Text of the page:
1. ## clustered data

Hello all,

I have a binary outcome (success \ failure). I have 20 subjects, half of them gave 2 samples, the others just one, so I have 30 data points.

All data points without any exceptions were success (1). So my point estimate of the success rate is clearly 100%. Now I want to calculate a CI for the success rate, mainly to see what the lower limit is, I want to be able to say that with 95% confidence the success rate is higher than....(80%, 85%, whatever comes up).

The problem is, as you can see, is the clustering, I can't use n = 30 because I then ignore the correlation, I feel it is a waste to use n = 20. Is there a way to calculate the variance of a single sample proportion while taking into account the cluster ?

Thanks !

2. ## Re: clustered data

I dont believe you can calculate fit statistics (confidence limits) when you have all your outcomes as succes. Anyways, have you considered using a generalized linear mixed model?

Morten

3. ## Re: clustered data

Yes, I thought about it, but SAS say that the outcome variable should be binary, not a constant ! :-(

I can do CI when all my outcomes are success, using the common formulas, like Clopper-Pearson and others, I already did it. However, this way I use n = 20, while I have n = 30. And I find it to be a waste of information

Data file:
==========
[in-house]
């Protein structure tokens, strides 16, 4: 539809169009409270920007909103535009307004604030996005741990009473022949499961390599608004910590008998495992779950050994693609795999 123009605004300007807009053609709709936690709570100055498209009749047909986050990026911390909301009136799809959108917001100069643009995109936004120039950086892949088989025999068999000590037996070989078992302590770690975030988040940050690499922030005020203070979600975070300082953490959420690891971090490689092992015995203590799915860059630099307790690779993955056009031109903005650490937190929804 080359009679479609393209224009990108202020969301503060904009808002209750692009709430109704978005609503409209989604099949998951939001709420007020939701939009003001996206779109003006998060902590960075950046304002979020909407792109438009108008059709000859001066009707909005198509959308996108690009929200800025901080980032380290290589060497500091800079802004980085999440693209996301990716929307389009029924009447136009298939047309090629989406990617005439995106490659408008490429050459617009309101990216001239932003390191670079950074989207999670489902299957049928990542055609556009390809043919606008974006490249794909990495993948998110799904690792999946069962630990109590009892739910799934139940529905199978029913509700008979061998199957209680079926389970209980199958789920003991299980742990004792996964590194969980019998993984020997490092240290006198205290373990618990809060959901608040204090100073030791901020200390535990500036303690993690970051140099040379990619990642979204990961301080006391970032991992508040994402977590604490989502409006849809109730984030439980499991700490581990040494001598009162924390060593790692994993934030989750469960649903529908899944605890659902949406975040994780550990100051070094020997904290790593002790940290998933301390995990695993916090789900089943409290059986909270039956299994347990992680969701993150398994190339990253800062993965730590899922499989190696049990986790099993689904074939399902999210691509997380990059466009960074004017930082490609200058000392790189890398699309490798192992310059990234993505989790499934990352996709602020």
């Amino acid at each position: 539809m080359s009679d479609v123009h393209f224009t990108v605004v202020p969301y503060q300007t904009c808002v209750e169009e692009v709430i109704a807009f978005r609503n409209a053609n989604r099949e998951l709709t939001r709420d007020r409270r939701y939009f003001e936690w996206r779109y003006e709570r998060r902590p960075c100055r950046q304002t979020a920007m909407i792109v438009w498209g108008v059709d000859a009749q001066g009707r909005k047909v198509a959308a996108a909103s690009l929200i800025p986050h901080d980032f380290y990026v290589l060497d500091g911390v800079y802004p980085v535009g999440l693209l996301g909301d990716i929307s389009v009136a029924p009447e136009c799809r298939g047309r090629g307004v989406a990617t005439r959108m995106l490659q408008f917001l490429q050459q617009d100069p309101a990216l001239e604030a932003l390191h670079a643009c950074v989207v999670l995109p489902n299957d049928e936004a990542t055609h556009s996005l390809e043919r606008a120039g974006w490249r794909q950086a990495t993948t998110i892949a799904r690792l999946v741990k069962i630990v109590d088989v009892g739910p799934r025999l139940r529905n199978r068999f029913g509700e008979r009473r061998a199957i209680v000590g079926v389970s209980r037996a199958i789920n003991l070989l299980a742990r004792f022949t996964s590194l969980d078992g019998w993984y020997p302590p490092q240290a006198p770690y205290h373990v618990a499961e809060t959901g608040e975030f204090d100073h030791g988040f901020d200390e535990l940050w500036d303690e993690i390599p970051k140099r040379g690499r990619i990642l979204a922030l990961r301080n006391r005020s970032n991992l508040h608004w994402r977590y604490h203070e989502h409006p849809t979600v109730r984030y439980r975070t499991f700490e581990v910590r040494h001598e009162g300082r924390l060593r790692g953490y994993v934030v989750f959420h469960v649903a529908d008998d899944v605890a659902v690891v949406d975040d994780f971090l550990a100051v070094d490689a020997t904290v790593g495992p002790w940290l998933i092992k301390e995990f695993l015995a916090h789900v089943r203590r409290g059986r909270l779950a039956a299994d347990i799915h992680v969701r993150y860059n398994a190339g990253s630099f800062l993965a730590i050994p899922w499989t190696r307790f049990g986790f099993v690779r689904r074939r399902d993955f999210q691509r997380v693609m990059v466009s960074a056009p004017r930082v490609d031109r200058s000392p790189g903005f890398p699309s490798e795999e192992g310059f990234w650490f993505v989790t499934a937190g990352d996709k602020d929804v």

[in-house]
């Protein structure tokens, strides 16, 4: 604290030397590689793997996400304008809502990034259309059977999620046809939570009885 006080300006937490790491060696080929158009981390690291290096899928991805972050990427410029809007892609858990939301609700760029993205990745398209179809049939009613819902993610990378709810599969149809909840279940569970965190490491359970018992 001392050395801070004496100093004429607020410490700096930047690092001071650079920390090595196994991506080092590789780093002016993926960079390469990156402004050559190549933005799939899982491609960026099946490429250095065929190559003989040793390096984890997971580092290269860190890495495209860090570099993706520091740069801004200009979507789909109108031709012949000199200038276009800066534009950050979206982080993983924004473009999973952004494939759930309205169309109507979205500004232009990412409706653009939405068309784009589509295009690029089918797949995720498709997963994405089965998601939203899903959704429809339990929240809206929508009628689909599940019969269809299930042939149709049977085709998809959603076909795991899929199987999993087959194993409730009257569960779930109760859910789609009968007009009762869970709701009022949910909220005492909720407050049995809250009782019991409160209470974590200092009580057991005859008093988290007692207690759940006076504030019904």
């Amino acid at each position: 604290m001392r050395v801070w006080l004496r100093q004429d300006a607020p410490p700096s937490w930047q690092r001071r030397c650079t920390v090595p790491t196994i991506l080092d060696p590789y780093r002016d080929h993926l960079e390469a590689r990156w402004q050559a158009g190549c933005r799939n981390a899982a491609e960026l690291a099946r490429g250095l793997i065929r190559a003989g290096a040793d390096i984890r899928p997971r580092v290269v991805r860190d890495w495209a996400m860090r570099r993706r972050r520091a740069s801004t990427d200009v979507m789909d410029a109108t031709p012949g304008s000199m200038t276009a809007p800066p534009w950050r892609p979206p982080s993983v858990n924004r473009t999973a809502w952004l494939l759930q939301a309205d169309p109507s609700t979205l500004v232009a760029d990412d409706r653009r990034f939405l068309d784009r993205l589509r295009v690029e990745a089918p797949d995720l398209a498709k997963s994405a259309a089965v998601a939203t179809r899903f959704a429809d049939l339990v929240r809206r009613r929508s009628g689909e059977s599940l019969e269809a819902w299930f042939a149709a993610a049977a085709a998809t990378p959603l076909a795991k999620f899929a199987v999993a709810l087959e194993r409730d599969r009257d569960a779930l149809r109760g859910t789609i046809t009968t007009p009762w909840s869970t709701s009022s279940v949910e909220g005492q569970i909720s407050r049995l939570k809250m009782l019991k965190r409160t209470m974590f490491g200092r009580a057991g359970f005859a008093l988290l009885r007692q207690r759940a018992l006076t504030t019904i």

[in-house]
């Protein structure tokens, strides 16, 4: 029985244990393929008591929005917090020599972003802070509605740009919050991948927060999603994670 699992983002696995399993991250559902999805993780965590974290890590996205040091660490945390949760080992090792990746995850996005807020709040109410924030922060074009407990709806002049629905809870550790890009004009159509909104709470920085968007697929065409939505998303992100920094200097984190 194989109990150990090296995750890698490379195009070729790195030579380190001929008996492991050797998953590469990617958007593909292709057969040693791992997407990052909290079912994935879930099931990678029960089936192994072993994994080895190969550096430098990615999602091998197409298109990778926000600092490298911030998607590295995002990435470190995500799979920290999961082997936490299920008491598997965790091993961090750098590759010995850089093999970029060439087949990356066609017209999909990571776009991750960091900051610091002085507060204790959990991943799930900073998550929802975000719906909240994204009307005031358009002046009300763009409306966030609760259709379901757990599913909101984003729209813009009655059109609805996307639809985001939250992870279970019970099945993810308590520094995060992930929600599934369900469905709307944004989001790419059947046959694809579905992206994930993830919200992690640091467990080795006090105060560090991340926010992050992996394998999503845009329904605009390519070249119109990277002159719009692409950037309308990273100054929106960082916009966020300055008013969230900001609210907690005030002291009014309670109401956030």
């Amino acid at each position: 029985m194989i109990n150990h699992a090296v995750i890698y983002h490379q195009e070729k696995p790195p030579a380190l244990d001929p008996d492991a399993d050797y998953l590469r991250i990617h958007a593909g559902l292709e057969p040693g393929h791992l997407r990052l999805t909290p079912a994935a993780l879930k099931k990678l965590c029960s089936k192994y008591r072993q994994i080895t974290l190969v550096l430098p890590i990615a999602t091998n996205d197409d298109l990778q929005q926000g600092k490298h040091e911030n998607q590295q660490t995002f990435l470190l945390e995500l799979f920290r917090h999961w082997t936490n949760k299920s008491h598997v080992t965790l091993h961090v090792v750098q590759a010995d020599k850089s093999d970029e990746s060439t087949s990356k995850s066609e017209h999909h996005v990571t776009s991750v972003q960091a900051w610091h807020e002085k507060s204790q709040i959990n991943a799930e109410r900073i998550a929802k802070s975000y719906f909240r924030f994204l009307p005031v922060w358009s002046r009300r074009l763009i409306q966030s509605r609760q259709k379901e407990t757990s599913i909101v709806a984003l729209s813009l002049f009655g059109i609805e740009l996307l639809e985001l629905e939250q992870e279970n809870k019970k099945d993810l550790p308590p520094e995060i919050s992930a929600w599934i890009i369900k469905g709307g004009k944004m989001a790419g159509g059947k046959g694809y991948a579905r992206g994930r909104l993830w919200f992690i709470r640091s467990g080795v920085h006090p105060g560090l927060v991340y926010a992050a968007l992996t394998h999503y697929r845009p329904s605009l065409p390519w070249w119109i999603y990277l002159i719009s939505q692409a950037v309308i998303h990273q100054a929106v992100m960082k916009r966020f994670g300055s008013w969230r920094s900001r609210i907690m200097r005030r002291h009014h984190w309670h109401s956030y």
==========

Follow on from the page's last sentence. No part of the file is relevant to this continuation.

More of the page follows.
4. ## Re: clustered data

Hmm, I forgot about the exact methods but still, if you use any continous approximation I think you will end up with a variance estimate of 0 and hence cannot compute confidence limits.

One (not very elegant) method could be to use GLMM with 1 failure and all 30 results (10 paired) and if the confidence limits are narrower than in the clopper-pearson with 20 succeses you can state that the confidence limit is narrower than the one found in the GLMM.

I am sorry I can't be of any more help

Morten

5. ## Re: clustered data

On the contrary Morten, you are of great help !

I found a reference in a book with an equation for this clustered problem, and guess what - you were right :-) I got variance of 0 because they used continuous approximation...

I like your idea about GLMM, will give it a try, I have nothing to lose, if it doesn't work, I'll take the conservative way and use n=20

thanks, your help was significant ! :-)

6. ## Re: clustered data

How did you determine success failure? Was it an interpretation?

7. ## Re: clustered data

No, not at all, it was scientific. The test was just too easy...

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